(Private Members Statement, 4 August 2015, Legislative Assembly, NSW Parliament)
Justice must be resolved before the lesbian, gay, bisexual, transgender and intersex [LGBTI] community can develop trusting relationships with police to enable effective community policing. The gay bashing assaults and murders of the late 1970s, 1980s and early 1990s must be investigated with all possible action taken to bring about justice. Male homosexuality in New South Wales was illegal until 1984. Many people lived double lives or lived secret hidden lives for fear of prison, loss of jobs, homes and families. Hate violence was rife. Many LGBTI people and those assumed to be queer were targets of violence and threats, with gangs targeting gay men at known gay beats. I understand that 87 people understood to be gay were killed during that period. While the majority of these crimes appear to have been solved, about 30 remain without resolution. It is tragic that many of these people may have been killed just because of who they were.
Homophobic violence continues today at much reduced levels and less directly. It is now more likely to be online threats or verbal abuse than physical violence. We should remember the great progress that has occurred in law and community attitudes, not least as a result of brave activists who risked their lives and futures for reform. Victims of gay bashings were not likely to report to police and it took a major community campaign from the Lesbian and Gay Rights Lobby Anti-Violence Project [AVP] to encourage reporting. I commend police gay and lesbian liaison officers Fred Miller and Sue Thompson and the AVP's Bruce Grant, as well as community initiatives such as the whistle project which changed the community's response. For decades victims had to report to a homophobic police force that reinforced homophobic laws and attitudes, notwithstanding individuals who were exceptions.
Reports suggest that some violence was perpetrated by police officers and that police covered up or did not properly investigate others. Scott Johnson's death on the northern beaches in the 1980s will be reinvestigated with a third coronial inquest following his family's major emotional and financial investment in seeking justice. Others killed and assaulted deserve the same attention and closure. The NSW Ombudsman tells me that he could do this but he does not have the resources for such a major inquiry. The NSW Police Force LGBTI corporate spokesman Superintendent Tony Crandell briefed me about Operation Parabell, which will review each of these deaths, determine whether they could be gay hate crimes and identify what investigation can be carried out now. I will seek regular updates. I know the community wants to ensure that the police have put in place proper systems and procedures to ensure that bias crimes are now being identified and properly investigated.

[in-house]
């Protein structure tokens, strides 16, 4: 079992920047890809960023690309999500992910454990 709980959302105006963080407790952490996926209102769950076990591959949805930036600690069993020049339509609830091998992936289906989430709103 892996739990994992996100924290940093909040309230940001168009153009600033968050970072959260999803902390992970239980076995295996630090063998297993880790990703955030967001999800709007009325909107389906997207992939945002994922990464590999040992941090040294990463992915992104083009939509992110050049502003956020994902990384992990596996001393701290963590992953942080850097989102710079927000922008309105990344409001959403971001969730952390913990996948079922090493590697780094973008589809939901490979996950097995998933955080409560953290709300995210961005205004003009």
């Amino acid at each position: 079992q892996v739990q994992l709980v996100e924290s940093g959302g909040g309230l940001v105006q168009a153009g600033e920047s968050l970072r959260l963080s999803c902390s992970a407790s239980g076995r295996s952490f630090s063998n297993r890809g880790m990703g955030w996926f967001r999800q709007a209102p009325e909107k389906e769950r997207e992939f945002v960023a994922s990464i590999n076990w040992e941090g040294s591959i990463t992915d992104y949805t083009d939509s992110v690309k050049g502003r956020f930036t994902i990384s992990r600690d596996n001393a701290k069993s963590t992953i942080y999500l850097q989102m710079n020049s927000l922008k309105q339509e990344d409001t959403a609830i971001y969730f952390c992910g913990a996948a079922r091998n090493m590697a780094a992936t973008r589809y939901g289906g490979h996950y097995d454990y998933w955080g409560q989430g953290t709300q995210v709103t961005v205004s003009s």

Heavy handed action from a couple of police officers at mardi gras several years ago rekindled fear and distrust within the LGBTI community, highlighting how fragile the relationship remains. I commend former Minister for Police Mike Gallacher and senior police officers who met with me urgently and took action to make sure that this does not happen again, with significant improvements to mardi gras policing since. However, this reinforced the need for a dedicated police complaints system that is thorough and fair, that is seen to be thorough and fair for both police and the community, and that produces improvements to policing. An oversight body could investigate concerns about past LGBTI policing, including a failure to adequately investigate complaints and perpetrating violence, as well as other community concerns including excessive use of force and concerns about the use of drug detection dogs at events.
We need a clear definition of what constitutes a serious complaint that is referred for independent investigation, with minor matters dealt with promptly at the local level. The police complaints body must have the resources to address individual complaints promptly, investigate systemic problems and enforce action to make sure that the same problems do not recur. In particular, the complaints body must have the resources for super investigations on systemic problems, similar to those now being carried out by the Office of Fair Trading. The Premier asked Andrew Tink to review the police oversight system. I ask that he consult directly with the Redfern Legal Centre which represents clients with police complaints, and other legal advocates, beyond accepting submissions, as he is doing now with the Police Association of New South Wales.
I note and commend the recent motion moved in the other place by the Hon. Trevor Khan relating to gay hate crimes. We depend on police to keep us safe and to investigate crime. The LGBTI community cannot trust the system until this historic violence has been put to rest. The whole community needs to see that police complaints are properly investigated and that action is taken to redress this violence. Other groups overrepresented in police statistics have made similar calls. This Government must implement an independent police complaints system with the resources that are needed to investigate, ensure action for redress and prevent the same problems from being repeated.